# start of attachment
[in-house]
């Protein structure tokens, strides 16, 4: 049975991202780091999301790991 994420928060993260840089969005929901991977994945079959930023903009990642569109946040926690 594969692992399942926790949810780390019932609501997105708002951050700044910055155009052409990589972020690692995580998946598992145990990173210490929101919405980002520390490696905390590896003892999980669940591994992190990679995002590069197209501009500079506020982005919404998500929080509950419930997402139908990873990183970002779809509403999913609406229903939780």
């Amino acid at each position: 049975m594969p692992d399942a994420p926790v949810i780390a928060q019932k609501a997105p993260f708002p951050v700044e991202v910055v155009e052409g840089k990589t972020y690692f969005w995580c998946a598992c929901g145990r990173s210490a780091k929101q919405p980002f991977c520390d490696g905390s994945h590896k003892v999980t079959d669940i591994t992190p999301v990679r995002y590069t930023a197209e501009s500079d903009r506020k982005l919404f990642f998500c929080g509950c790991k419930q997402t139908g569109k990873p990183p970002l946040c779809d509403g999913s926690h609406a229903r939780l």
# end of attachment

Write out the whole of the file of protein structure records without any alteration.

[in-house]
């Protein structure tokens, strides 16, 4: 049975991202780091999301790991 994420928060993260840089969005929901991977994945079959930023903009990642569109946040926690 594969692992399942926790949810780390019932609501997105708002951050700044910055155009052409990589972020690692995580998946598992145990990173210490929101919405980002520390490696905390590896003892999980669940591994992190990679995002590069197209501009500079506020982005919404998500929080509950419930997402139908990873990183970002779809509403999913609406229903939780």
């Amino acid at each position: 049975m594969p692992d399942a994420p926790v949810i780390a928060q019932k609501a997105p993260f708002p951050v700044e991202v910055v155009e052409g840089k990589t972020y690692f969005w995580c998946a598992c929901g145990r990173s210490a780091k929101q919405p980002f991977c520390d490696g905390s994945h590896k003892v999980t079959d669940i591994t992190p999301v990679r995002y590069t930023a197209e501009s500079d903009r506020k982005l919404f990642f998500c929080g509950c790991k419930q997402t139908g569109k990873p990183p970002l946040c779809d509403g999913s926690h609406a229903r939780l």